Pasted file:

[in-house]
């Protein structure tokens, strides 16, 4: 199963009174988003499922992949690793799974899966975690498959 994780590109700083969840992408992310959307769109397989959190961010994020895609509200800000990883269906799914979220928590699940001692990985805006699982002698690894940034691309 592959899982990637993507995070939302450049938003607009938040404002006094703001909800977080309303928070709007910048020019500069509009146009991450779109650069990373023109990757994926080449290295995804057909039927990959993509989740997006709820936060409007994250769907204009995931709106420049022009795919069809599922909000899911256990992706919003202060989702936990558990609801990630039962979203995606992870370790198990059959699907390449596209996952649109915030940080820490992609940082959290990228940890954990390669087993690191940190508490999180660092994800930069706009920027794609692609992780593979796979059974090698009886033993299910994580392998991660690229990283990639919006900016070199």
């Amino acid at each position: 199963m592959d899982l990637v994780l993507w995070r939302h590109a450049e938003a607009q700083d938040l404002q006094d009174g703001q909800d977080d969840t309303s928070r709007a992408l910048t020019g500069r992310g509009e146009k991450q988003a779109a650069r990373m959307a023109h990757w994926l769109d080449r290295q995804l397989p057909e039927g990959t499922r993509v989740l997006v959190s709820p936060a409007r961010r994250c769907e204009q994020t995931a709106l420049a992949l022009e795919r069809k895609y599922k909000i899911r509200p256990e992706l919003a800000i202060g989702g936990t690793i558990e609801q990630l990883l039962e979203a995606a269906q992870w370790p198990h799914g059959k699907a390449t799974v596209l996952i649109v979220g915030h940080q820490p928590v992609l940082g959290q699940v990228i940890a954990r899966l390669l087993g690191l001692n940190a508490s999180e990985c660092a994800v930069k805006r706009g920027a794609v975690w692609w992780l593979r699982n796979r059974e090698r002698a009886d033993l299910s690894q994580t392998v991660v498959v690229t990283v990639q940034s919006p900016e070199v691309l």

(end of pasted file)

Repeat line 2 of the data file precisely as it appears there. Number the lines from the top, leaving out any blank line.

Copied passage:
């Protein structure tokens, strides 16, 4: 199963009174988003499922992949690793799974899966975690498959 994780590109700083969840992408992310959307769109397989959190961010994020895609509200800000990883269906799914979220928590699940001692990985805006699982002698690894940034691309 592959899982990637993507995070939302450049938003607009938040404002006094703001909800977080309303928070709007910048020019500069509009146009991450779109650069990373023109990757994926080449290295995804057909039927990959993509989740997006709820936060409007994250769907204009995931709106420049022009795919069809599922909000899911256990992706919003202060989702936990558990609801990630039962979203995606992870370790198990059959699907390449596209996952649109915030940080820490992609940082959290990228940890954990390669087993690191940190508490999180660092994800930069706009920027794609692609992780593979796979059974090698009886033993299910994580392998991660690229990283990639919006900016070199």